Compared to any other province, people living in Ontario pay steeper rates for their power. According to The Globe and Mail, electricity prices in Ontario have soared in the past decade, rising four times as fast as inflation. Despite the use of the term “hydro” as a synonym for electricity, Ontario relies on a mix of energy sources to power the grid. Nearly 60 percent of the electricity comes from nuclear power plants and about 24 percent comes from hydroelectricity.
Today, Ontario’s electricity system is a tangle of public, private, and semi-private companies, hence its hefty price tag. In an attempt to reduce energy consumption during peak periods and slash electricity costs, smart meters and time-of-use rates were introduced in November 2011.
Unfortunately, Ontario’s $1 billion smart meter program has delivered few benefits for the hefty electricity cost, new research conducted at the University of Waterloo in Canada reported. Their analysis was recently published in the journal Energy Policy.
The power supply can be divided between “baseload” and “peaking” power. While baseload generation of electricity is a continuous process providing the grid with a steady stream of power, peaking power is only switched on when needed.
Smart meters allow electricity companies to charge different prices at different times of the day. Smart meters were supposed to encourage energy savings, especially during peak times when the grid is under much more stress. One of the key goals of Ontario’s smart meter project was shifting the demand for electricity away from peak periods to reduce maximum capacity requirements and save money on infrastructure, reported Science Daily.
Unfortunately, these smart meters aren’t the “smarter” solution. In fact, smart meters could be overbilling you by an astonishing 582 percent while destroying your health.
After comparing data of nine months before and nine months after smart meters and time-of-use (TOU) rates were introduced in Ontario in November 2011, researchers concluded that the new pricing system only has a modest impact on reducing peak demand and energy savings.
To come to that conclusion, the Waterloo researchers used a set of smart meter data of over 20,000 households. The authors of the study did not disclose the name of the electricity company that provided the data.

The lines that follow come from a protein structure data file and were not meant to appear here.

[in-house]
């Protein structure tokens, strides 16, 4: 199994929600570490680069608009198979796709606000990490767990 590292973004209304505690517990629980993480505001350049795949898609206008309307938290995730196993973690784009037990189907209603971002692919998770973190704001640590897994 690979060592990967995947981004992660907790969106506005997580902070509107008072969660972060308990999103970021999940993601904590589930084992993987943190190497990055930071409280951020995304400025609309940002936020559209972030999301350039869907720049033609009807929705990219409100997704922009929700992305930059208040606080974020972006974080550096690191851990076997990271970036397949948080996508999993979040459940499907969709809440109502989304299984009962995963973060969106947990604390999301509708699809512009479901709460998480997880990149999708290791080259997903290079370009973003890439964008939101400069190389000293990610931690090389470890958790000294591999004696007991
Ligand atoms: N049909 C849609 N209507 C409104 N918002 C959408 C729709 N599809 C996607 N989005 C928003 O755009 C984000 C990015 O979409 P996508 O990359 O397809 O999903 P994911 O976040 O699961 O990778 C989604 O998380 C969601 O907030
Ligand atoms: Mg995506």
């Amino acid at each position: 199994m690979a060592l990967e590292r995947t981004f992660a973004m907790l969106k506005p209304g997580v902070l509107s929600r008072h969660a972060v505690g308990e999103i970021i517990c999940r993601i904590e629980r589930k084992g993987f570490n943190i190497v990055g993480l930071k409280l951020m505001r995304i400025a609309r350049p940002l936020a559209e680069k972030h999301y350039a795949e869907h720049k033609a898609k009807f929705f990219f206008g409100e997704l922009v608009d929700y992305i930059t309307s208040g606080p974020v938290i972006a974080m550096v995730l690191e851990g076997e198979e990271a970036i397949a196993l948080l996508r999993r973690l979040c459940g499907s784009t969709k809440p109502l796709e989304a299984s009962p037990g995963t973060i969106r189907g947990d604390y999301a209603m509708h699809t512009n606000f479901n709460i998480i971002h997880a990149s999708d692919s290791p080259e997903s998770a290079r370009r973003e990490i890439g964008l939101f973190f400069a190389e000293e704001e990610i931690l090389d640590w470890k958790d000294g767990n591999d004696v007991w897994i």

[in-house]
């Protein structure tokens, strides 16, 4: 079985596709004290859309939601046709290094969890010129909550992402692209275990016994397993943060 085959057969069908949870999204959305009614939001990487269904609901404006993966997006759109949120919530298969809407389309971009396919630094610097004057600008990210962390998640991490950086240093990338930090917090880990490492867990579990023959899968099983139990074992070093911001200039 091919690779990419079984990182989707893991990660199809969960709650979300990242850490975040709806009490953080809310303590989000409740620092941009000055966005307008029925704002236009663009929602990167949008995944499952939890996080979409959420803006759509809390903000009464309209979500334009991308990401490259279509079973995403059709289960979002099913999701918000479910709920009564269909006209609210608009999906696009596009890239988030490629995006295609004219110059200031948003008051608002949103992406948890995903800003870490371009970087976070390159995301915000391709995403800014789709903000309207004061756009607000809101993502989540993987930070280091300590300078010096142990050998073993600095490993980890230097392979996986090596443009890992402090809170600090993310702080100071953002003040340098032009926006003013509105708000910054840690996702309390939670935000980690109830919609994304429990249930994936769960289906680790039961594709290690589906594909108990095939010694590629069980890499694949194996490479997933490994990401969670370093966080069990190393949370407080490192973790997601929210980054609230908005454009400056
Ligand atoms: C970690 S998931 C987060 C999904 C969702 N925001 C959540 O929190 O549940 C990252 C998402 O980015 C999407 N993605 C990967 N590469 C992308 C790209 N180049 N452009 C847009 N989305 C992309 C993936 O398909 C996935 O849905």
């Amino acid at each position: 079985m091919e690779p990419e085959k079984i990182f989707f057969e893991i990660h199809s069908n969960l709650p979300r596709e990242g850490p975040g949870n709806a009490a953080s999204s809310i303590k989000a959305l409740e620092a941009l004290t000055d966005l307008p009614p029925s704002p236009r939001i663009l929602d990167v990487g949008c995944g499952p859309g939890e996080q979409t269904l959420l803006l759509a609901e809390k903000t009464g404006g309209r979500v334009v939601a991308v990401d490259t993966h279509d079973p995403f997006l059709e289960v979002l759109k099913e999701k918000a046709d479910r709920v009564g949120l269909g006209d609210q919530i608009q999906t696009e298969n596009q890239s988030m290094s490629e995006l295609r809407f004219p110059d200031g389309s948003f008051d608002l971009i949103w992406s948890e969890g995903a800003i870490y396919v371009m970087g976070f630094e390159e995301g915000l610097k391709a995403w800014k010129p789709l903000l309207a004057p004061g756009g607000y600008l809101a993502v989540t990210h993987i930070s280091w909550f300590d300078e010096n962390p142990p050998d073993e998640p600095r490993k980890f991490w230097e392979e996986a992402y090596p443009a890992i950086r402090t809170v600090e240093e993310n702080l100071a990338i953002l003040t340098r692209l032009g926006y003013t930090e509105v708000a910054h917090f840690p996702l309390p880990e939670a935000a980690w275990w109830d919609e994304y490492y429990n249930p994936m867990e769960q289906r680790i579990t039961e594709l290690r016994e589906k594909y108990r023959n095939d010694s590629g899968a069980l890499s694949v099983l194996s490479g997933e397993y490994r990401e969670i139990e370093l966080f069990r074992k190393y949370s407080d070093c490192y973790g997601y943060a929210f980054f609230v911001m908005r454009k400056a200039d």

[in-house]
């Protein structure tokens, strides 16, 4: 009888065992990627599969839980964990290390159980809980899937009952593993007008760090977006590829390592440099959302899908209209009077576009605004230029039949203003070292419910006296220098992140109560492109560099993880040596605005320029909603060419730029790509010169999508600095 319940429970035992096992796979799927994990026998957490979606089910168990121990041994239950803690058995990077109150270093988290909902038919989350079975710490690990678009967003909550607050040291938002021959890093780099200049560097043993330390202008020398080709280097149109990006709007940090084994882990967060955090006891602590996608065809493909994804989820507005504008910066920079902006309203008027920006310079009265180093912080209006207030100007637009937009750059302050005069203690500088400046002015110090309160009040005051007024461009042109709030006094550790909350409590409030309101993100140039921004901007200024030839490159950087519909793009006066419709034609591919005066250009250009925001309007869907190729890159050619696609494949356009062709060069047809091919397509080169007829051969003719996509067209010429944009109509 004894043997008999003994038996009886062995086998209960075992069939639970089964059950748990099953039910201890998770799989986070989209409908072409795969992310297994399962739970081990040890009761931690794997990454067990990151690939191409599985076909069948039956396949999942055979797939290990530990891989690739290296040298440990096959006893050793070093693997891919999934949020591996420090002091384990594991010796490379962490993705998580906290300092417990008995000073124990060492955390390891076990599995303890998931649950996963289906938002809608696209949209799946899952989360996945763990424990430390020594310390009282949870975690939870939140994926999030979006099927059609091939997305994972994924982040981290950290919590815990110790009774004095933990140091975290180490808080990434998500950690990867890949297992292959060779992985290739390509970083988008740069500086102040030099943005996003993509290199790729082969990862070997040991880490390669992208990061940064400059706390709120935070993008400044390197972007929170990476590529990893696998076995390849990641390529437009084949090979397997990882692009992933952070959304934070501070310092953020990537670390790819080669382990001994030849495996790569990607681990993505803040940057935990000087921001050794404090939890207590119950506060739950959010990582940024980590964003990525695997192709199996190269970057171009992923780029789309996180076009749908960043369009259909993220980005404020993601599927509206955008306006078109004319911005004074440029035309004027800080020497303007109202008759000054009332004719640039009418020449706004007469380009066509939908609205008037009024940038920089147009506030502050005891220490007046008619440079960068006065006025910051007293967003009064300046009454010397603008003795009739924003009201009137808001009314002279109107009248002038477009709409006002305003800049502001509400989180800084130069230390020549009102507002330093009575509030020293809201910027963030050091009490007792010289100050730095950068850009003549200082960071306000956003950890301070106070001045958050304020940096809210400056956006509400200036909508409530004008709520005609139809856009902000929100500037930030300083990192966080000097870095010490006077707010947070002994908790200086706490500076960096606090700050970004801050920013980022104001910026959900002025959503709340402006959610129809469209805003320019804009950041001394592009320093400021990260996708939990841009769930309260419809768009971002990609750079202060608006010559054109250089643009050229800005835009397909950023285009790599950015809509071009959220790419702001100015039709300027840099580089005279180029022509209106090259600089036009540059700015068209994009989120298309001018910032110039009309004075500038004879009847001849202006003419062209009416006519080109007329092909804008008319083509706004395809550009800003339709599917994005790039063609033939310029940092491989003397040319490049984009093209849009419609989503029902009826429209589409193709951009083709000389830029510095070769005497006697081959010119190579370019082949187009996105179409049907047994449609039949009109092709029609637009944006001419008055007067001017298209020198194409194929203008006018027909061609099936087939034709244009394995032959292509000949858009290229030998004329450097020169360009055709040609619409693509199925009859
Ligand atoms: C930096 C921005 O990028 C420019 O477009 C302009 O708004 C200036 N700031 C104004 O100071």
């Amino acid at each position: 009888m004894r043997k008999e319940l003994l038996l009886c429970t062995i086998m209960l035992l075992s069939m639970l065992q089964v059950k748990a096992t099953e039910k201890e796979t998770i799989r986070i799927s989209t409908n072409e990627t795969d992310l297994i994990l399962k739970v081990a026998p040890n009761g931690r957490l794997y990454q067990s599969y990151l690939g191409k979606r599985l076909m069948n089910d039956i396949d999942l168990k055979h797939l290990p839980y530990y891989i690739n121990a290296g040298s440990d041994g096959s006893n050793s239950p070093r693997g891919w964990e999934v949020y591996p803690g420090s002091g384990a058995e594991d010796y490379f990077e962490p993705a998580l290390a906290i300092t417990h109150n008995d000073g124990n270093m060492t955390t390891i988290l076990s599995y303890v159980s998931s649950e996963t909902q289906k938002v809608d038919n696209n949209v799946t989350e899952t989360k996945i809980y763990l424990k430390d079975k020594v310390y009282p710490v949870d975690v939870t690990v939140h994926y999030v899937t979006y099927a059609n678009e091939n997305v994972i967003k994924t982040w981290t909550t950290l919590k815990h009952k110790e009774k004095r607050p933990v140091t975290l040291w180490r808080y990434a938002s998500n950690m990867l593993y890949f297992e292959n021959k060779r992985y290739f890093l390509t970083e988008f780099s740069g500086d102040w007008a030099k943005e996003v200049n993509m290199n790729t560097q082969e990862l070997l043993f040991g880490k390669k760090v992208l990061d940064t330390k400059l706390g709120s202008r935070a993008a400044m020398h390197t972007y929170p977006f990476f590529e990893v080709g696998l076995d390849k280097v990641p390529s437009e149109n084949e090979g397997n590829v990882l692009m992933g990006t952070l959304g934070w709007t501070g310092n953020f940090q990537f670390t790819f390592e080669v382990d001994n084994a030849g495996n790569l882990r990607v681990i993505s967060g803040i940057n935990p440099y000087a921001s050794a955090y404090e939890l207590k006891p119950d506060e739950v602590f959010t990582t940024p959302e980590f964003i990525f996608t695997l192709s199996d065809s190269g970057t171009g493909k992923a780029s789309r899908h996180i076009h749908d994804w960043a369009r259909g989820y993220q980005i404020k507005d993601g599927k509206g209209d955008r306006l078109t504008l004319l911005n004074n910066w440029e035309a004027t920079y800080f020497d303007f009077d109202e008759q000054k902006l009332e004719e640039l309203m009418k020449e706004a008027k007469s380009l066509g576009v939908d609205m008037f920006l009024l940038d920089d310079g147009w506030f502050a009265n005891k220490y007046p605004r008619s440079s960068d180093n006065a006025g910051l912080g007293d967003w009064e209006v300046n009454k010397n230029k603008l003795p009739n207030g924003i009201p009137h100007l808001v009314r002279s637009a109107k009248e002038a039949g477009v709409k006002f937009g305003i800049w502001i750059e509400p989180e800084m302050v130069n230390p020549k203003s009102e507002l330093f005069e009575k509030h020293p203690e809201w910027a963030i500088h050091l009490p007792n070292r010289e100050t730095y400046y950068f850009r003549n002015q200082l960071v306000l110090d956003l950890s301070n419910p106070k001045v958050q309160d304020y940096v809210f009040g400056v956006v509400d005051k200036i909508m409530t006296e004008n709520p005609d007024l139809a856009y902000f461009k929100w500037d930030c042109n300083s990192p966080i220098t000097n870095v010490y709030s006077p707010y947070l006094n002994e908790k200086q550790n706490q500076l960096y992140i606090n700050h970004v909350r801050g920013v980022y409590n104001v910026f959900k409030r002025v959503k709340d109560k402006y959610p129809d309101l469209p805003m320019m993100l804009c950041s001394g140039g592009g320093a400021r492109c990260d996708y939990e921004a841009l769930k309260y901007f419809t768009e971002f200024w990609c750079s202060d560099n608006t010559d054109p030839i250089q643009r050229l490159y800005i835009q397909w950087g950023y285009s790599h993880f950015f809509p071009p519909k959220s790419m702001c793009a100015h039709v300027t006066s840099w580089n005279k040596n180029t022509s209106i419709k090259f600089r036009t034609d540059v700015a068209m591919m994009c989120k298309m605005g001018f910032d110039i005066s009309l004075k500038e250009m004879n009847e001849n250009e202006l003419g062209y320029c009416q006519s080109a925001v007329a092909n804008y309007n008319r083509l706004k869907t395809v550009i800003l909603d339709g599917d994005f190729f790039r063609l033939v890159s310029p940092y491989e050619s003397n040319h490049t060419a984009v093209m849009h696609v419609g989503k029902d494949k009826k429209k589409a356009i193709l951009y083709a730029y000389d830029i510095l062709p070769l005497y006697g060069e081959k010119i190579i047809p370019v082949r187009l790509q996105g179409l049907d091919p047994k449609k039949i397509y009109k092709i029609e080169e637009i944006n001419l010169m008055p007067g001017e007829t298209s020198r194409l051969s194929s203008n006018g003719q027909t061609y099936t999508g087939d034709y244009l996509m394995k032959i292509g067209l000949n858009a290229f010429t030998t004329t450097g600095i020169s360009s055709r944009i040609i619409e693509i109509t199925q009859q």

The data contained measurements from the summer before and after the implementation of TOU pricing in November 2011. Using advanced statistical tools to factor out the impact of weather differences, their analysis showed that the residential demand for electricity dropped only 2.6 percent during on-peak periods and 2.4 percent during mid-peak periods following the change.
“There is a gain, but the gain is very small,” said Lukasz Golab, a management sciences professor and Canada Research Chair at Waterloo.
Is this futile gain enough to justify the initial $1 billion investment? A delicate question Professor Golab doesn’t dare to answer. He noted that his team’s findings don’t offer any insights whether the savings thus far made the cost of installing smart meters worthwhile.
“Is it enough? Of that I’m not sure. We don’t have the data to decide if these kinds of savings warrant the use of smart meters,” said Catherine Rosenberg, a Canada Research Chair at Waterloo and professor of electrical and computer engineering.
Furthermore, the study authors also suggested that time parameters used to set the different rates may not be aligned properly for residential customers. The summer on-peak period on weekdays is set from noon to 5 p.m., but according to the data used by the Waterloo researchers, the demand hit its highest point at 6 p.m.
Find more smart meter and TOU news at SmartMeters.news.
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